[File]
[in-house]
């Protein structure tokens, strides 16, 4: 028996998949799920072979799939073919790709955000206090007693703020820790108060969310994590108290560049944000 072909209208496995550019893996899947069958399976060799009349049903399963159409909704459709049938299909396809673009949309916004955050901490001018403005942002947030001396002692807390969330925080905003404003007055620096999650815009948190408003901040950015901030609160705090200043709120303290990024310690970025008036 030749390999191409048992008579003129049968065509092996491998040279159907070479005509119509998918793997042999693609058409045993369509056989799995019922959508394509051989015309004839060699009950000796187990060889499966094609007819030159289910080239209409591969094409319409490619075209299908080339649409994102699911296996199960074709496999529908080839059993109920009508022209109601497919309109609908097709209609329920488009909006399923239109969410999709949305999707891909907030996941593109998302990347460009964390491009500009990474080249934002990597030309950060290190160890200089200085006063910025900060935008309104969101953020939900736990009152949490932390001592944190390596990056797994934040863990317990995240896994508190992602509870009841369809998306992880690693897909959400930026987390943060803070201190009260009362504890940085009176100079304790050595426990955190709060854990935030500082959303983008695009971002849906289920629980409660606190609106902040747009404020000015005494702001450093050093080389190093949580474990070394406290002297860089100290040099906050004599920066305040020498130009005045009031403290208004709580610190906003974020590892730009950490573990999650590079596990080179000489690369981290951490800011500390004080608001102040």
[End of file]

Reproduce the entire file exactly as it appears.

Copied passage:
[in-house]
């Protein structure tokens, strides 16, 4: 028996998949799920072979799939073919790709955000206090007693703020820790108060969310994590108290560049944000 072909209208496995550019893996899947069958399976060799009349049903399963159409909704459709049938299909396809673009949309916004955050901490001018403005942002947030001396002692807390969330925080905003404003007055620096999650815009948190408003901040950015901030609160705090200043709120303290990024310690970025008036 030749390999191409048992008579003129049968065509092996491998040279159907070479005509119509998918793997042999693609058409045993369509056989799995019922959508394509051989015309004839060699009950000796187990060889499966094609007819030159289910080239209409591969094409319409490619075209299908080339649409994102699911296996199960074709496999529908080839059993109920009508022209109601497919309109609908097709209609329920488009909006399923239109969410999709949305999707891909907030996941593109998302990347460009964390491009500009990474080249934002990597030309950060290190160890200089200085006063910025900060935008309104969101953020939900736990009152949490932390001592944190390596990056797994934040863990317990995240896994508190992602509870009841369809998306992880690693897909959400930026987390943060803070201190009260009362504890940085009176100079304790050595426990955190709060854990935030500082959303983008695009971002849906289920629980409660606190609106902040747009404020000015005494702001450093050093080389190093949580474990070394406290002297860089100290040099906050004599920066305040020498130009005045009031403290208004709580610190906003974020590892730009950490573990999650590079596990080179000489690369981290951490800011500390004080608001102040």